FSA sets deadline for CBD Novel Food compliance: ‘Provide more information or products will be taken off the shelves’

By Katy Askew

- Last updated on GMT

The FSA wants to bring clarity to CBD category ©Getty Images / MysteryShot
The FSA wants to bring clarity to CBD category ©Getty Images / MysteryShot

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The UK Food Standards Agency (FSA) has set a deadline for the CBD industry to apply for Novel Food approval, warning that failure to do so will see products ‘taken off the shelves’. What does this mean for the burgeoning CBD sector?

UK food safety watchdog the FSA has moved to clarify the responsibilities of businesses producing cannabidiol (CBD) products. The CBD industry must submit a ‘valid novel food authorisation application’ by 31 March 2021. Only products that have commenced the application process will be allowed to remain on the market after this date.

“CBD products are widely available on the high street but are not properly authorised. The CBD industry must provide more information about the safety and contents of these products to the regulator before 31 March 2021, or the products will be taken off the shelves,”​ FSA CEO Emily Miles warned.

Speaking to FoodNavigator, a spokesperson for the regulator confirmed that finished product manufacturers will not necessarily need to apply for approval themselves. However, they will be required to prove safety and stability of the CBD ingredient within the final product application.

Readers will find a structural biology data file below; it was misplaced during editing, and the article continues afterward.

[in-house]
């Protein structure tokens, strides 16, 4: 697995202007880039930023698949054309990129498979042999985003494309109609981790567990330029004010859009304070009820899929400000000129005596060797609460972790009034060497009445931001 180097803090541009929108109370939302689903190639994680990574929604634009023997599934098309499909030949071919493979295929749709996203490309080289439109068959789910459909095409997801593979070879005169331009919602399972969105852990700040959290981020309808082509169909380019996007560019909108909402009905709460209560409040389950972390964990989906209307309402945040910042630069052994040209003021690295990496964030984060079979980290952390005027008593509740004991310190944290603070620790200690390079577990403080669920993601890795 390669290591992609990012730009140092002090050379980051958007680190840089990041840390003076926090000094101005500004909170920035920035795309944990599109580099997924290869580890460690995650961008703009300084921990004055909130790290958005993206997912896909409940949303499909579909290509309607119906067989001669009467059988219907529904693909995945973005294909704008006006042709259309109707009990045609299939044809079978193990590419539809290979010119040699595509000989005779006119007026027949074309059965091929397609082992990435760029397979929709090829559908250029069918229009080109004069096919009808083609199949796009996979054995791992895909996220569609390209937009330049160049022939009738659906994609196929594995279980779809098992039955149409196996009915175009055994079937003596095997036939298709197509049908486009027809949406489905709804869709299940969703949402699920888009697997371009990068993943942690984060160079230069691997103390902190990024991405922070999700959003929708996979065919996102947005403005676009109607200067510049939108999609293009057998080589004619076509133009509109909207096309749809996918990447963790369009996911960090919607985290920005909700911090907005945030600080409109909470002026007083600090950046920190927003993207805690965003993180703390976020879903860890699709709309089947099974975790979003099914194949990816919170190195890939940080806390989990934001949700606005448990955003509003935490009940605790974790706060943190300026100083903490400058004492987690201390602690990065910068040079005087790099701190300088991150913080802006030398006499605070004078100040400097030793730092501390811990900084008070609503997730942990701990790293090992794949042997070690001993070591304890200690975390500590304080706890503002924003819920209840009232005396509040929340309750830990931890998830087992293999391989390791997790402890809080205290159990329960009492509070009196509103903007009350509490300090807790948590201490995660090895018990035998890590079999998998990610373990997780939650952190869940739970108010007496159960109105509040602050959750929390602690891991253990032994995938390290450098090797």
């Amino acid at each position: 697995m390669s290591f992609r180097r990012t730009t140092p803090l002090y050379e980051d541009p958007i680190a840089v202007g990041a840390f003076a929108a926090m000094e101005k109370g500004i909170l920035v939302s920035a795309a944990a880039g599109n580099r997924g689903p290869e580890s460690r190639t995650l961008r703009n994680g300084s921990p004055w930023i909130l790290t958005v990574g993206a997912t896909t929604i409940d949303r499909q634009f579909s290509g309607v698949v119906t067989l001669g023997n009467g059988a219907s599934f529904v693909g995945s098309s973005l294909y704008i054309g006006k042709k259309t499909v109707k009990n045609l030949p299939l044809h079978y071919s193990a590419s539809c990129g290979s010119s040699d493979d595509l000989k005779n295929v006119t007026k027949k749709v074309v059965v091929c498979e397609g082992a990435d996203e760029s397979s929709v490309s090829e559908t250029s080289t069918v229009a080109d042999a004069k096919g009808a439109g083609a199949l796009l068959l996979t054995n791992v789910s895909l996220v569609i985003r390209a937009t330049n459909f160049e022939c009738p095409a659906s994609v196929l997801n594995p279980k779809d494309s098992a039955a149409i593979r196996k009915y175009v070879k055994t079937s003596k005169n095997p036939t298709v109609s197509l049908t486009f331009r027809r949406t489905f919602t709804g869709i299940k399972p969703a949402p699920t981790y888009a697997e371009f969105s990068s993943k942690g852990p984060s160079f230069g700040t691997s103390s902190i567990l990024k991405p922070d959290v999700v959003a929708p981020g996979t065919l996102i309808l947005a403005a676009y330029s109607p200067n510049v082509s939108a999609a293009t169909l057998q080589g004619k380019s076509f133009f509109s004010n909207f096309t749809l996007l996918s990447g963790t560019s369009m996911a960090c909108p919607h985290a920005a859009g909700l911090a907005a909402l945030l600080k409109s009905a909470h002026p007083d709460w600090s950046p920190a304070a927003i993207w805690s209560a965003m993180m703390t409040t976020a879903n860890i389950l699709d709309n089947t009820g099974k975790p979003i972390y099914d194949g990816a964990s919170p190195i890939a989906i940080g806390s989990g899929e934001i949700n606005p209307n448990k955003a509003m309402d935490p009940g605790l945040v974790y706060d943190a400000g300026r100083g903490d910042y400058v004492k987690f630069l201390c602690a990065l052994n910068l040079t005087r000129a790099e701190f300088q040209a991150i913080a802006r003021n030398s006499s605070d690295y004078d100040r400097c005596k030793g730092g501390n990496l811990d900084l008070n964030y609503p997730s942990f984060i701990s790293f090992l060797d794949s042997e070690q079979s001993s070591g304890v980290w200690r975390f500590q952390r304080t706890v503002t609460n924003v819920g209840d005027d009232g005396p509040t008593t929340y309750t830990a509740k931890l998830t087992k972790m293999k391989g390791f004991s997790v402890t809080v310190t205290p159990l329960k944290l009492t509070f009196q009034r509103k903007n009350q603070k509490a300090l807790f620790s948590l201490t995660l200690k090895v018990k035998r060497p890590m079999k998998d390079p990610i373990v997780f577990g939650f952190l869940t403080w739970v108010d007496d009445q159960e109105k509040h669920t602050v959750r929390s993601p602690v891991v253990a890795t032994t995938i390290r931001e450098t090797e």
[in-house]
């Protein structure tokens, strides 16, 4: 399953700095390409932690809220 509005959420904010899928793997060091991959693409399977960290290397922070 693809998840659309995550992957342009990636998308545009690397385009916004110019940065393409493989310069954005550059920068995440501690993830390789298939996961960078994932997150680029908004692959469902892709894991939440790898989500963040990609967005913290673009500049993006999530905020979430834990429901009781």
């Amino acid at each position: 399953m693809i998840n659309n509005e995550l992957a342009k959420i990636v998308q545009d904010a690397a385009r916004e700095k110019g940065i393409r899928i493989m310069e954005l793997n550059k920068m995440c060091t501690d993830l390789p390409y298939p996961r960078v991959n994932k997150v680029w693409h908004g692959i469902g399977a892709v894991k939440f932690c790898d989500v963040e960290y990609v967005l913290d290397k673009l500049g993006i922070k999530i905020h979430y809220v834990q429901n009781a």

“If your supplier has made a valid application before the deadline, you are covered… Novel food applications should outline uses of the product. You can’t use the [CBD ingredient] for anything other than what is covered in the application.”

Ending regulatory uncertainty and addressing safety

The statement aims to bring to end a period of regulatory uncertainty for CBD and chart a path to compliance for the industry.

In the European Union CBD falls under the Novel Food regulation, meaning it requires pre-market authorisation.

However, some industry bodies and CBD manufacturers question this. They argue that the process of extraction – and whether it was used in the EU before 1997 when the Novel Food regulation came into force – determine whether the ingredient should indeed be defined as a Novel Food.

What is CBD? 

CBD, a chemical found naturally within the cannabis plant, was added to the Novel Foods Catalogue in January 2019.
Unlike THC, which is responsible for cannabis’s ‘high’, CBD is not psychoactive.

It has been linked to a number of positive health outcomes. In medical uses, robust evidence points to its use in treating some symptoms of childhood epilepsy, such as Dravet syndrome and Lennox-Gastaut syndrome (LGS).

In the FMCG space, CBD is commonly associated with reducing anxiety, insomnia and different types of chronic pain. The ingredient has made its way into a range of finished products, including oils, confectionery, bakery products and drinks.